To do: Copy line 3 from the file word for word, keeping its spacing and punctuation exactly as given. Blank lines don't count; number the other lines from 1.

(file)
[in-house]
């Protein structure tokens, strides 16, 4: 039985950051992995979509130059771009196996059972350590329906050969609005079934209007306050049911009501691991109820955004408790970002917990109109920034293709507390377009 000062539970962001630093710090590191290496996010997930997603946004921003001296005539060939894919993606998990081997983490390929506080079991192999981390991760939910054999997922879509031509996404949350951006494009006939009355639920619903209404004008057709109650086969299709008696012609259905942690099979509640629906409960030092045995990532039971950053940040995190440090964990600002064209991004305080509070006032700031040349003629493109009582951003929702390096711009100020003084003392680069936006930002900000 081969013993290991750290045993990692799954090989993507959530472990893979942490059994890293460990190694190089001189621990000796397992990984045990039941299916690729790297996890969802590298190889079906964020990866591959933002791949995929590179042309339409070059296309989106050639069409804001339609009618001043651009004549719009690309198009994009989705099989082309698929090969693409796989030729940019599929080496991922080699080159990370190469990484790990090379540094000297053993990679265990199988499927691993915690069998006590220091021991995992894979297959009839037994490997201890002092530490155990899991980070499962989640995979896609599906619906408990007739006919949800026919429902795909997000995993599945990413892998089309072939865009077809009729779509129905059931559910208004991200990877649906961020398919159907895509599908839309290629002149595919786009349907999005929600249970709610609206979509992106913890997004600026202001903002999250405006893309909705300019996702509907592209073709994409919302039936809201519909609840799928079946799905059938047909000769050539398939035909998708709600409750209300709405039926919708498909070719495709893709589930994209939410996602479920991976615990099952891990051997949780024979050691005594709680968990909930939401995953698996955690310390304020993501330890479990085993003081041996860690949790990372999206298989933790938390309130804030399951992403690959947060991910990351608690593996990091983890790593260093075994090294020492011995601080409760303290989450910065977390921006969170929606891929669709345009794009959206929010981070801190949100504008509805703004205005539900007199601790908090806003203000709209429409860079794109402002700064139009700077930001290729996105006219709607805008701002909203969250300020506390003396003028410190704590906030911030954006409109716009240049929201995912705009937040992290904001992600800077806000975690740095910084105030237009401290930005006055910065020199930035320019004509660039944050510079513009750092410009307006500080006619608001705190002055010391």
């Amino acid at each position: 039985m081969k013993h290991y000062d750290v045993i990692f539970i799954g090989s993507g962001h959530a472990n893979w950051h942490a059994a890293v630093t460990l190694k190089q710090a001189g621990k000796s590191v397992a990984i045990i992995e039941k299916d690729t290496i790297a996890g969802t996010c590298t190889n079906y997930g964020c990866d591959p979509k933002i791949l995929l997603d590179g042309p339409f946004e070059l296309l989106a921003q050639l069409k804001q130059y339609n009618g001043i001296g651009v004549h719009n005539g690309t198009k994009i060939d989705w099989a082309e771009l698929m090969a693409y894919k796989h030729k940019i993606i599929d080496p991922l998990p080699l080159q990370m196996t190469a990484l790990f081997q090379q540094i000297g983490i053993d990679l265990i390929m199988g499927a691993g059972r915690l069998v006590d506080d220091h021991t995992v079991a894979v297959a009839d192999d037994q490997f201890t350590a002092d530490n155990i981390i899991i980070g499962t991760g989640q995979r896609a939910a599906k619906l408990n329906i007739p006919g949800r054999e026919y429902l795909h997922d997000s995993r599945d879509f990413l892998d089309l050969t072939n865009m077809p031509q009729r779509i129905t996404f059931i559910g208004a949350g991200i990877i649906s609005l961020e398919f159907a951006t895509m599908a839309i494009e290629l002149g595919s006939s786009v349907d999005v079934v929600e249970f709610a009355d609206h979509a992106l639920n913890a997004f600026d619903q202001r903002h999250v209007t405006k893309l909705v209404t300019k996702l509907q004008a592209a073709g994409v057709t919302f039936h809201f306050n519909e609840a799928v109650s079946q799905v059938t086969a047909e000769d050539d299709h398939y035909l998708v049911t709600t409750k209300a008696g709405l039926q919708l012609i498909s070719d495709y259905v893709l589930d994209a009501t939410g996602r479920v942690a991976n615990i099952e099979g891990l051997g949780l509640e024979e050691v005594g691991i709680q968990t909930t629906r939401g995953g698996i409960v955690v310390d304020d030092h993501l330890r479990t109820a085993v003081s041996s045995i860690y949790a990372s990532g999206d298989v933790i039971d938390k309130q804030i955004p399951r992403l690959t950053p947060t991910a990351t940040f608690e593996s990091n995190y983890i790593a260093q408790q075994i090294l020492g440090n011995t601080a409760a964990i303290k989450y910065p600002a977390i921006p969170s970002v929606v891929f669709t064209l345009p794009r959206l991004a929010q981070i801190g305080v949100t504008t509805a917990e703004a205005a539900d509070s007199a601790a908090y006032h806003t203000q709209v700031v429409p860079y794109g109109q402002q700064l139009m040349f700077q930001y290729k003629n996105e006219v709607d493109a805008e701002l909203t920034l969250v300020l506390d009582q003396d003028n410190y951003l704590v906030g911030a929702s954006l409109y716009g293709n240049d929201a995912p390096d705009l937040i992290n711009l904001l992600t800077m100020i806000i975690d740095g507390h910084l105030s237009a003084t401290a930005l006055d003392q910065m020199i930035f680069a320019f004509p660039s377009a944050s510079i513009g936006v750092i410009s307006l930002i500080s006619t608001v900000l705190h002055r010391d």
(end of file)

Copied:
């Amino acid at each position: 039985m081969k013993h290991y000062d750290v045993i990692f539970i799954g090989s993507g962001h959530a472990n893979w950051h942490a059994a890293v630093t460990l190694k190089q710090a001189g621990k000796s590191v397992a990984i045990i992995e039941k299916d690729t290496i790297a996890g969802t996010c590298t190889n079906y997930g964020c990866d591959p979509k933002i791949l995929l997603d590179g042309p339409f946004e070059l296309l989106a921003q050639l069409k804001q130059y339609n009618g001043i001296g651009v004549h719009n005539g690309t198009k994009i060939d989705w099989a082309e771009l698929m090969a693409y894919k796989h030729k940019i993606i599929d080496p991922l998990p080699l080159q990370m196996t190469a990484l790990f081997q090379q540094i000297g983490i053993d990679l265990i390929m199988g499927a691993g059972r915690l069998v006590d506080d220091h021991t995992v079991a894979v297959a009839d192999d037994q490997f201890t350590a002092d530490n155990i981390i899991i980070g499962t991760g989640q995979r896609a939910a599906k619906l408990n329906i007739p006919g949800r054999e026919y429902l795909h997922d997000s995993r599945d879509f990413l892998d089309l050969t072939n865009m077809p031509q009729r779509i129905t996404f059931i559910g208004a949350g991200i990877i649906s609005l961020e398919f159907a951006t895509m599908a839309i494009e290629l002149g595919s006939s786009v349907d999005v079934v929600e249970f709610a009355d609206h979509a992106l639920n913890a997004f600026d619903q202001r903002h999250v209007t405006k893309l909705v209404t300019k996702l509907q004008a592209a073709g994409v057709t919302f039936h809201f306050n519909e609840a799928v109650s079946q799905v059938t086969a047909e000769d050539d299709h398939y035909l998708v049911t709600t409750k209300a008696g709405l039926q919708l012609i498909s070719d495709y259905v893709l589930d994209a009501t939410g996602r479920v942690a991976n615990i099952e099979g891990l051997g949780l509640e024979e050691v005594g691991i709680q968990t909930t629906r939401g995953g698996i409960v955690v310390d304020d030092h993501l330890r479990t109820a085993v003081s041996s045995i860690y949790a990372s990532g999206d298989v933790i039971d938390k309130q804030i955004p399951r992403l690959t950053p947060t991910a990351t940040f608690e593996s990091n995190y983890i790593a260093q408790q075994i090294l020492g440090n011995t601080a409760a964990i303290k989450y910065p600002a977390i921006p969170s970002v929606v891929f669709t064209l345009p794009r959206l991004a929010q981070i801190g305080v949100t504008t509805a917990e703004a205005a539900d509070s007199a601790a908090y006032h806003t203000q709209v700031v429409p860079y794109g109109q402002q700064l139009m040349f700077q930001y290729k003629n996105e006219v709607d493109a805008e701002l909203t920034l969250v300020l506390d009582q003396d003028n410190y951003l704590v906030g911030a929702s954006l409109y716009g293709n240049d929201a995912p390096d705009l937040i992290n711009l904001l992600t800077m100020i806000i975690d740095g507390h910084l105030s237009a003084t401290a930005l006055d003392q910065m020199i930035f680069a320019f004509p660039s377009a944050s510079i513009g936006v750092i410009s307006l930002i500080s006619t608001v900000l705190h002055r010391d």